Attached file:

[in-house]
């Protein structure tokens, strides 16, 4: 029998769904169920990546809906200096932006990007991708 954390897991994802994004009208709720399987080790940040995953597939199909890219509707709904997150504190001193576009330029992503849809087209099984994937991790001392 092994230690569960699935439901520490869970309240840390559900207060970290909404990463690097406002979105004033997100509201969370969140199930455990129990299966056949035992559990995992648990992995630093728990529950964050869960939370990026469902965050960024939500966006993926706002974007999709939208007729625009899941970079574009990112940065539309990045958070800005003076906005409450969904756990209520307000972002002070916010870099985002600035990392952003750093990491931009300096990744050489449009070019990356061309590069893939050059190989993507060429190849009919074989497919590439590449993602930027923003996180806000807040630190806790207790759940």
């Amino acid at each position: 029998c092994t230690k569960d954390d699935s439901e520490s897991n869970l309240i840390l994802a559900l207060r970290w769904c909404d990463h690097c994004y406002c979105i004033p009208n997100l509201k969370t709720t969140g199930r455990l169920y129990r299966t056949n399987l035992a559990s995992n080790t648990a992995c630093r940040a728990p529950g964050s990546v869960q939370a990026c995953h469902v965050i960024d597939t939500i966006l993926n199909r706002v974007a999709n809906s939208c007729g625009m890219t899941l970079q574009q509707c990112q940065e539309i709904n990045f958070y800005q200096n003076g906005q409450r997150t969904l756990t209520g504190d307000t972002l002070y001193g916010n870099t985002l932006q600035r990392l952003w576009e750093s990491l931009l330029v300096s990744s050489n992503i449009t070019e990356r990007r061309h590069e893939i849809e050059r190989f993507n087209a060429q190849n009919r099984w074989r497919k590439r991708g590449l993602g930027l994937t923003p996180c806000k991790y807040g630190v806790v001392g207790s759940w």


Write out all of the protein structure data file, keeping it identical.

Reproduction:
[in-house]
């Protein structure tokens, strides 16, 4: 029998769904169920990546809906200096932006990007991708 954390897991994802994004009208709720399987080790940040995953597939199909890219509707709904997150504190001193576009330029992503849809087209099984994937991790001392 092994230690569960699935439901520490869970309240840390559900207060970290909404990463690097406002979105004033997100509201969370969140199930455990129990299966056949035992559990995992648990992995630093728990529950964050869960939370990026469902965050960024939500966006993926706002974007999709939208007729625009899941970079574009990112940065539309990045958070800005003076906005409450969904756990209520307000972002002070916010870099985002600035990392952003750093990491931009300096990744050489449009070019990356061309590069893939050059190989993507060429190849009919074989497919590439590449993602930027923003996180806000807040630190806790207790759940």
């Amino acid at each position: 029998c092994t230690k569960d954390d699935s439901e520490s897991n869970l309240i840390l994802a559900l207060r970290w769904c909404d990463h690097c994004y406002c979105i004033p009208n997100l509201k969370t709720t969140g199930r455990l169920y129990r299966t056949n399987l035992a559990s995992n080790t648990a992995c630093r940040a728990p529950g964050s990546v869960q939370a990026c995953h469902v965050i960024d597939t939500i966006l993926n199909r706002v974007a999709n809906s939208c007729g625009m890219t899941l970079q574009q509707c990112q940065e539309i709904n990045f958070y800005q200096n003076g906005q409450r997150t969904l756990t209520g504190d307000t972002l002070y001193g916010n870099t985002l932006q600035r990392l952003w576009e750093s990491l931009l330029v300096s990744s050489n992503i449009t070019e990356r990007r061309h590069e893939i849809e050059r190989f993507n087209a060429q190849n009919r099984w074989r497919k590439r991708g590449l993602g930027l994937t923003p996180c806000k991790y807040g630190v806790v001392g207790s759940w």